There were other important institutions in Roman society. From the late sixth century B.C.E. until the mid-first century B.C.E., Rome operated as a republic with some rudimentary notions of equality among the highest echelons of the Roman citizenry. Some of the voluntary associations operated on a more egalitarian basis and provided an alternative means of status for those blocked from achieving status by other means. However, the household was without question the central institution of Greco-Roman society.
By late in the first century B.C.E., the nature of Roman society had undergone remarkable changes. Julius Caesar extended the bounds of the republic and put down his enemies by the mid-40s B.C.E. He was made Emperor for life in gratitude for his accomplishment but he was assassinated in 44 B.C.E. by those who wished to restore the Republic. Shortly thereafter, he was declared a god. His adopted son, Augustus Caesar, immediately took his place. Over the next fifteen years, Augustus put down all internal rebellion. He offered to the lay down to the Senate his role as Emperor in 27 B.C.E. but they ratified him as Emperor. The Roman Empire was thus firmly established. The era of Pax Romana began and it was said that Augustus, the son of God, had brought the gospel (good news) of peace and tranquility to the world.
To reorient society away from the idea of a Republic, Augustus latched onto the image of the empire as the household writ large, with Caesar as the paterfamilias of the Empire household. All patronage pyramids culminated in him. Eventually households were expected to worship Caesar (or the genius thereof), thereby giving honor and glory to the head of the Empire’s household, the preeminent symbol of Roman society.
So what significance does this have for us as we begin to look at the Jesus movement as it unfolded in the first century C.E.?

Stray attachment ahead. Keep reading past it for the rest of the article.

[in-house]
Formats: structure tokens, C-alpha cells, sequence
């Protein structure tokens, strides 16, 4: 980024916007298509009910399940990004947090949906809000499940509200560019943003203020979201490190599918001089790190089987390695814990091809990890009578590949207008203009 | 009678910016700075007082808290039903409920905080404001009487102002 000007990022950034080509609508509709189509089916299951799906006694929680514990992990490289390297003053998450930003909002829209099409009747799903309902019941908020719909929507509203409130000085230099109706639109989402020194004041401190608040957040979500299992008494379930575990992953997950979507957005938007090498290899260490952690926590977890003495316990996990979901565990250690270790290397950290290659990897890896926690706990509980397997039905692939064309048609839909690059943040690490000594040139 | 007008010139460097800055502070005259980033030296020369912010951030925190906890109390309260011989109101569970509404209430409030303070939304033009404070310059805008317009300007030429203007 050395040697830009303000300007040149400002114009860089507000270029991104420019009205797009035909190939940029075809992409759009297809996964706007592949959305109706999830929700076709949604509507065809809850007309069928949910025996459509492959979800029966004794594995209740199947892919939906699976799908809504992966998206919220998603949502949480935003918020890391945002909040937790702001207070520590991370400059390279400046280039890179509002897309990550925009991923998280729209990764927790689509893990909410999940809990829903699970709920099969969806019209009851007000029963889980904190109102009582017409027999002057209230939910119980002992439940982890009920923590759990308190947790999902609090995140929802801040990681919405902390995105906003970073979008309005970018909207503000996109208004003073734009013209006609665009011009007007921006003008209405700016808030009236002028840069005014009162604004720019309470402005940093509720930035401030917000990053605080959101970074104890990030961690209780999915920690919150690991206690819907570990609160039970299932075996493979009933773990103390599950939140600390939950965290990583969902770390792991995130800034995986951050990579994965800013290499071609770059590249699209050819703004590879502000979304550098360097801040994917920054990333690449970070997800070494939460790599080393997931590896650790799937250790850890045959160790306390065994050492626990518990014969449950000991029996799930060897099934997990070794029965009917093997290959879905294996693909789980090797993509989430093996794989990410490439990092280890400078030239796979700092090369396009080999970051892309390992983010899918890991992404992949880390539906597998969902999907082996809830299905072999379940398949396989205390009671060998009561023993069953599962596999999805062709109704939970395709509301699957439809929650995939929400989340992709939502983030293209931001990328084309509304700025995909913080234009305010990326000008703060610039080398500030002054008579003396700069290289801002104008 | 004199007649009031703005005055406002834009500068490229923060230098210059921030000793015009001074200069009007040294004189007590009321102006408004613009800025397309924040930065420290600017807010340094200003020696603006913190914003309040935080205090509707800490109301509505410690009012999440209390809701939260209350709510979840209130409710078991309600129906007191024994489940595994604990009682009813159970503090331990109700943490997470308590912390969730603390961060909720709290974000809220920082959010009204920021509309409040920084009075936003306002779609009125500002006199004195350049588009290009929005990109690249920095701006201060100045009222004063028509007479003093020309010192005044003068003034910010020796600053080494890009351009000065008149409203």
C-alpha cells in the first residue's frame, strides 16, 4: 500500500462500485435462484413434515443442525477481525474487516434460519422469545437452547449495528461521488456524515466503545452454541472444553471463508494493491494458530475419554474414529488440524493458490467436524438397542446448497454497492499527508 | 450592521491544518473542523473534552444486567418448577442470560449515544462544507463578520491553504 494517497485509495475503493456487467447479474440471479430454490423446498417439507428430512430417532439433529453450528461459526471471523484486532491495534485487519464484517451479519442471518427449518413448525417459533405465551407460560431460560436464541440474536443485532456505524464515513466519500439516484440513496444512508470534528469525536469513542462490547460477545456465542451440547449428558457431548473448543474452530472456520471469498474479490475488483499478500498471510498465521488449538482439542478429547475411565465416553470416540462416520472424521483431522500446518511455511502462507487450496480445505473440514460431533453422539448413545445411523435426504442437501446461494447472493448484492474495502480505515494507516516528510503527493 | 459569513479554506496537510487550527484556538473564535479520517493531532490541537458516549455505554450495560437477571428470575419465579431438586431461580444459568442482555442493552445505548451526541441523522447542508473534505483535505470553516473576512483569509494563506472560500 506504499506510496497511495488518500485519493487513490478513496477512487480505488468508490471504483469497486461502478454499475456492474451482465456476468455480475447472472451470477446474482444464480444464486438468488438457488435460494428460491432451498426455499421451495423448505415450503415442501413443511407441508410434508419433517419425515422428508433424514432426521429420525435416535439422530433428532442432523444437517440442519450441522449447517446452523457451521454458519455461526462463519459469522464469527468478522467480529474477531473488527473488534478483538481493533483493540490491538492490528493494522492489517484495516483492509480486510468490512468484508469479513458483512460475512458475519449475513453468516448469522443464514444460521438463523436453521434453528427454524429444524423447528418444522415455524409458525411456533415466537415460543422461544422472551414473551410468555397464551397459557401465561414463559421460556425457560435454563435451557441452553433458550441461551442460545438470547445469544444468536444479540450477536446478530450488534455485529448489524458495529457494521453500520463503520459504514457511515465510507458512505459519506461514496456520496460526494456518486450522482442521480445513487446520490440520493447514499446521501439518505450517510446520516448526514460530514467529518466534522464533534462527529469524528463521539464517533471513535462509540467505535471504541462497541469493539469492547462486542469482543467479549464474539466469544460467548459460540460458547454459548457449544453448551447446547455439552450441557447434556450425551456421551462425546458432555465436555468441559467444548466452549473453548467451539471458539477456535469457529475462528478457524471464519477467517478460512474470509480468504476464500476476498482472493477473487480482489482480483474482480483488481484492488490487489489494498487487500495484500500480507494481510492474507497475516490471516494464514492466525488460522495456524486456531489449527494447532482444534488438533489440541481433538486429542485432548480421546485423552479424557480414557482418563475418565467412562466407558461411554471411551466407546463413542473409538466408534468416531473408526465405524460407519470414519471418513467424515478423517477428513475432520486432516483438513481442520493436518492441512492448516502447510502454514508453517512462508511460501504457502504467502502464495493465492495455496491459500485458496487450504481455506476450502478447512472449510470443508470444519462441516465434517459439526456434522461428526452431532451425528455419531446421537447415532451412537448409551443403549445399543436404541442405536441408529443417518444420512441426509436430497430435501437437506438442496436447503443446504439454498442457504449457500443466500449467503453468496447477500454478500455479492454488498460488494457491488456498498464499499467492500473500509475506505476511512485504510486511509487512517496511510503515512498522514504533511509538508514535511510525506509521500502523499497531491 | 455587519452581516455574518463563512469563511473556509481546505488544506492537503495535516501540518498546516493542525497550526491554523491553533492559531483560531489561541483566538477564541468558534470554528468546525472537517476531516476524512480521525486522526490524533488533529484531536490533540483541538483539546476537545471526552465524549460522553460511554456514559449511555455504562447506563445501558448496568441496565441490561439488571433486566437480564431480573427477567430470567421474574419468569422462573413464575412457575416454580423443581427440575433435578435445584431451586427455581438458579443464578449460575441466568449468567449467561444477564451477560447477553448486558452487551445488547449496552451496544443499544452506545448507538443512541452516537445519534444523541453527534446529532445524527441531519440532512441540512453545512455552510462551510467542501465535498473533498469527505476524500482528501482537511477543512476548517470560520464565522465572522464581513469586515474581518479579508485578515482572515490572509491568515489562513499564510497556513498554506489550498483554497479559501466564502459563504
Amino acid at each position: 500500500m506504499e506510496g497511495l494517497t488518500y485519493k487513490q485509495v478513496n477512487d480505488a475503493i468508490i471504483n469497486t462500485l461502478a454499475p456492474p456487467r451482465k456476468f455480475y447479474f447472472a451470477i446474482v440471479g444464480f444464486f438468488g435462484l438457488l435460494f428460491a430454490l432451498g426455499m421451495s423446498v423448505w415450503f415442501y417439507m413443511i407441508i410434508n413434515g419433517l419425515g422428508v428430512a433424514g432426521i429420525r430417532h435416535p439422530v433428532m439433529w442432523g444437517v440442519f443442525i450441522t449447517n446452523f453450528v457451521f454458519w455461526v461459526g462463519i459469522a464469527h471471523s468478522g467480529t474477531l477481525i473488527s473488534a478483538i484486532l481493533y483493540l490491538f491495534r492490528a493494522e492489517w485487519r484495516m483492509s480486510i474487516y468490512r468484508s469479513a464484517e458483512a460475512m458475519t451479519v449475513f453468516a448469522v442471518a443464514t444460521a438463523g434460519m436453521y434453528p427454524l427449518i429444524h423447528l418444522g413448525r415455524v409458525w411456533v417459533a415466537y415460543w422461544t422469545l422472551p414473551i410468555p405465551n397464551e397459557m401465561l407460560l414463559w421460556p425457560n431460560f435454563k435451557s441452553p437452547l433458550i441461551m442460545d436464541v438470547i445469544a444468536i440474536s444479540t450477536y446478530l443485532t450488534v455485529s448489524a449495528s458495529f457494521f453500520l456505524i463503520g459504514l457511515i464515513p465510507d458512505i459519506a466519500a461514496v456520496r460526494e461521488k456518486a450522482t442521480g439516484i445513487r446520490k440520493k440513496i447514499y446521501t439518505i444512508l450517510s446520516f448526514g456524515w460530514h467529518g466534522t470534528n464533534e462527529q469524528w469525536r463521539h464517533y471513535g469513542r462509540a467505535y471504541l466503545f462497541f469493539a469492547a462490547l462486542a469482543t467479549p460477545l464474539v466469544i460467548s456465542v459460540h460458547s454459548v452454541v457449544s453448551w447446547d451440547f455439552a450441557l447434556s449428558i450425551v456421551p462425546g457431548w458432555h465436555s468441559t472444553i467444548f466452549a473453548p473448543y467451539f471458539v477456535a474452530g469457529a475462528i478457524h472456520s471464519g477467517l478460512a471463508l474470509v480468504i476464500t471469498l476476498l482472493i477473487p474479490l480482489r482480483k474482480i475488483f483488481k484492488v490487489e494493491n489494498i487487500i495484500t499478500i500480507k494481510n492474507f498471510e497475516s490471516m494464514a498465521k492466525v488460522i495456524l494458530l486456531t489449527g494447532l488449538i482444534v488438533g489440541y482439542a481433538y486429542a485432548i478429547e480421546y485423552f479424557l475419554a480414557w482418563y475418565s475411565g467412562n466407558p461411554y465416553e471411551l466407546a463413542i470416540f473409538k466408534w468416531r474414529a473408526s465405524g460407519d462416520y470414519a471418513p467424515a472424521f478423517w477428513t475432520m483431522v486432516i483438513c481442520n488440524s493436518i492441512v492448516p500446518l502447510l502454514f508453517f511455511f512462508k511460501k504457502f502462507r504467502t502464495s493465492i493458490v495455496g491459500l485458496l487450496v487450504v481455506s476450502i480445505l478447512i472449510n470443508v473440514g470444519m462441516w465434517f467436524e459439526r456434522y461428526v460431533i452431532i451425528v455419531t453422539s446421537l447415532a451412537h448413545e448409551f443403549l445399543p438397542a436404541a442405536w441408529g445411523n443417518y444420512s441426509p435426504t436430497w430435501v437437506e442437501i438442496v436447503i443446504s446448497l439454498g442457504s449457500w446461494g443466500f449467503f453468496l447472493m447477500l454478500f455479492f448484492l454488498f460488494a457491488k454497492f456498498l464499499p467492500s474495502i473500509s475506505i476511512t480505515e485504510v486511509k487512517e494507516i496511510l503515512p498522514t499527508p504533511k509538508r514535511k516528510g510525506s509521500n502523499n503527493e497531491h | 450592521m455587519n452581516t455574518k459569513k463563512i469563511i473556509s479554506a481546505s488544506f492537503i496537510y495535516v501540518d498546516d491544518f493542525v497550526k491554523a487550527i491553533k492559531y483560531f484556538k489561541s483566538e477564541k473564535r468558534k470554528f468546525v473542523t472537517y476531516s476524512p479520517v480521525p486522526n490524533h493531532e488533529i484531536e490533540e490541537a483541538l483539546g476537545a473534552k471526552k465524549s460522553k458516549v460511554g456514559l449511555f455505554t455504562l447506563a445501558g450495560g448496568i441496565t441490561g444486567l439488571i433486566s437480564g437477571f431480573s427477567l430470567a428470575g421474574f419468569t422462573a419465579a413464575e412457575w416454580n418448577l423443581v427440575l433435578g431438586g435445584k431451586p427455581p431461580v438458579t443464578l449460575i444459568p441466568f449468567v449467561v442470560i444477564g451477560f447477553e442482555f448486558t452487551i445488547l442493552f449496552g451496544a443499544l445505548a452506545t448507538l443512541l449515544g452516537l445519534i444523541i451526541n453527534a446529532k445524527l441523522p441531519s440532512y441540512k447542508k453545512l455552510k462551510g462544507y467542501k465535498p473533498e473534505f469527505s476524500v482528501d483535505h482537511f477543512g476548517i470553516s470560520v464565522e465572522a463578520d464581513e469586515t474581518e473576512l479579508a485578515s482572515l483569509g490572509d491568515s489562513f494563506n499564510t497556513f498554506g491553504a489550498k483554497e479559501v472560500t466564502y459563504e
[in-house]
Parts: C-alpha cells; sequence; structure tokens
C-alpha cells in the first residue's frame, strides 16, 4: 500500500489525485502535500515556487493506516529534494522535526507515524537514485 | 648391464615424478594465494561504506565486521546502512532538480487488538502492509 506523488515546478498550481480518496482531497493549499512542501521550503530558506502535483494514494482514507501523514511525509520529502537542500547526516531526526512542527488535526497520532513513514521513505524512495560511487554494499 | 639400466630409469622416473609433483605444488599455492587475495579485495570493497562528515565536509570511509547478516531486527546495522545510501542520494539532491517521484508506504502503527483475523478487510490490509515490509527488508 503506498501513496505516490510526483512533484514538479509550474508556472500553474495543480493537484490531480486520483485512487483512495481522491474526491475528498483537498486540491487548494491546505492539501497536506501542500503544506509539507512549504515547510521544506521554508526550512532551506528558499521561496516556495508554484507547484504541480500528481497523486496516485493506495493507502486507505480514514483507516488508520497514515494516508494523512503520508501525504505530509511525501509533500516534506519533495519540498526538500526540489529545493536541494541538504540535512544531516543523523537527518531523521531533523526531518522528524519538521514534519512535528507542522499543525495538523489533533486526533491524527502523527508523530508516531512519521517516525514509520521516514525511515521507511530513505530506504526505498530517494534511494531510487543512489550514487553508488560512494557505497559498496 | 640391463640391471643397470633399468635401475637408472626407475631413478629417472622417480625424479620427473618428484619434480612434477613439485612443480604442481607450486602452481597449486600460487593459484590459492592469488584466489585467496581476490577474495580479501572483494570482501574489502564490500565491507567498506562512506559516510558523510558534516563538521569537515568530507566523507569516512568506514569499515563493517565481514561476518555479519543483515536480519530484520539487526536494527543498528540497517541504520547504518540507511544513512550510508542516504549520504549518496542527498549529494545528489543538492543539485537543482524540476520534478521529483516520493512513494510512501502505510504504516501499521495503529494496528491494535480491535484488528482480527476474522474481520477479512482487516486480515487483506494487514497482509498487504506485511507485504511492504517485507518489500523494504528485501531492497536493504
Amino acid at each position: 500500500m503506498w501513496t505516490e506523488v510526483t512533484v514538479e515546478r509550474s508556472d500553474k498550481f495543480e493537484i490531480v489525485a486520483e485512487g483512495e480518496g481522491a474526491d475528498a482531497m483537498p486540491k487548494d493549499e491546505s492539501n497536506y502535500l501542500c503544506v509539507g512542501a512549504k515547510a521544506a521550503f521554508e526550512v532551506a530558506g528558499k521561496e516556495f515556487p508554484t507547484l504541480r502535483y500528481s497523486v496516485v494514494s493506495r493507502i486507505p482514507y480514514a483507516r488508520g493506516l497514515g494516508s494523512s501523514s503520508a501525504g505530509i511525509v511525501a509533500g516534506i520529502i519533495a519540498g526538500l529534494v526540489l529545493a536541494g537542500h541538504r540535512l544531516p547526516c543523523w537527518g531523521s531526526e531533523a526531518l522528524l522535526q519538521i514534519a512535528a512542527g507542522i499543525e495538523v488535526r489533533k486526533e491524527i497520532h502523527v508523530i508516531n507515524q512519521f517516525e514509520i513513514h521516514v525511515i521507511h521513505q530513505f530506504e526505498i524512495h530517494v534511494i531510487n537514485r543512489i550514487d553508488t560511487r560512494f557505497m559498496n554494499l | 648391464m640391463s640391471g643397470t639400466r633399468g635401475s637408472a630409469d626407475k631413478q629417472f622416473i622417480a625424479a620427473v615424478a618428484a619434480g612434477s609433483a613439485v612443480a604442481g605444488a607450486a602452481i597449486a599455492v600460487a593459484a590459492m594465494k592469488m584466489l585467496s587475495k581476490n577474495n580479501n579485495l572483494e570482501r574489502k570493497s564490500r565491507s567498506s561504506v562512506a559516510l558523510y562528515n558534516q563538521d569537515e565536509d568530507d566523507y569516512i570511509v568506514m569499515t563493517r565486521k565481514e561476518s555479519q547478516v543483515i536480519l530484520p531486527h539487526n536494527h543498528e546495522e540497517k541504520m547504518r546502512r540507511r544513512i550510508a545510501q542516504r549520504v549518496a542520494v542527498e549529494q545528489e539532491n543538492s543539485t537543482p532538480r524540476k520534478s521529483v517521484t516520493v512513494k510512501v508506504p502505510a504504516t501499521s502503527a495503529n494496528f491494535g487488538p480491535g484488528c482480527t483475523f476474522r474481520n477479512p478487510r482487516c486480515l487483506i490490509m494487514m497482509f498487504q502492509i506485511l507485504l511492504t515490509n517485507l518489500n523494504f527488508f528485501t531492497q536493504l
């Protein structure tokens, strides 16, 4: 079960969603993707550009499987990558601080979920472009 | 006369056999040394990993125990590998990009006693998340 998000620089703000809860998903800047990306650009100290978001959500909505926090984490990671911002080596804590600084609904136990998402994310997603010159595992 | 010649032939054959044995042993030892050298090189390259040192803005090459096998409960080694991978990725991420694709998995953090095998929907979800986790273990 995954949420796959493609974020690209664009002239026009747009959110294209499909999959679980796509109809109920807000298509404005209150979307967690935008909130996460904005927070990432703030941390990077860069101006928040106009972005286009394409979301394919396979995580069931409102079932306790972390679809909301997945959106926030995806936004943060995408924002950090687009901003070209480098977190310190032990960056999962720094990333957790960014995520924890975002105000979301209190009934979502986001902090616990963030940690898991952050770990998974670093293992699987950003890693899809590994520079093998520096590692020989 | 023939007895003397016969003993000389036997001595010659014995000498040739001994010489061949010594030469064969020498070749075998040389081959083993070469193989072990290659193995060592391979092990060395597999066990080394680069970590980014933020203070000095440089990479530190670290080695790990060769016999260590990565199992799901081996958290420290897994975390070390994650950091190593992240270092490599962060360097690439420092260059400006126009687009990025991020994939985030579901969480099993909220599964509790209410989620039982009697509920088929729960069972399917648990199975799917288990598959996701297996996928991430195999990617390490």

First, some Romans believed that the reason the Republic collapsed was that proper respect and honor had not been accorded to the Roman gods. The empire had really only been in full mode since a couple of decades before Jesus’ birth. It was a time of great social upheaval as the Emperors sought to make their new vision of society stick. Failure to honor the Roman gods, live by Roman custom, and to give honor to Caesar, was to foster social decay and chaos, if not outright rebellion. Religious value systems like the cult of Isis, Judaism, and Christianity were, to say the least, suspect practices with the top of the Roman hierarchy and the traditionalists.
Second, the claim of Jesus Christ to be the Son of God bringing good news of peace and justice was a direct assault on the Emperors’ claims about themselves. Similarly, the New Testament notion of the church as the household of God connected members of the church across time and space with God as the paterfamilias. This was a direct challenge to the mission of the Emperors to create the household of Caesar.
I have only scratched the surface of the household concept in the Greco-Roman world. There were considerable differences in the freedoms women experienced in various locales throughout the Greco-Roman world. The Greeks tended to view slaves as automatons without a soul while the Romans believed slaves had a mind and will that had to be conformed to the master's mind and will. There will be more to add in later posts but this will serve as an effective backdrop for what follows.
Next, we turn to the little region of Palestine at the outskirts of the Empire.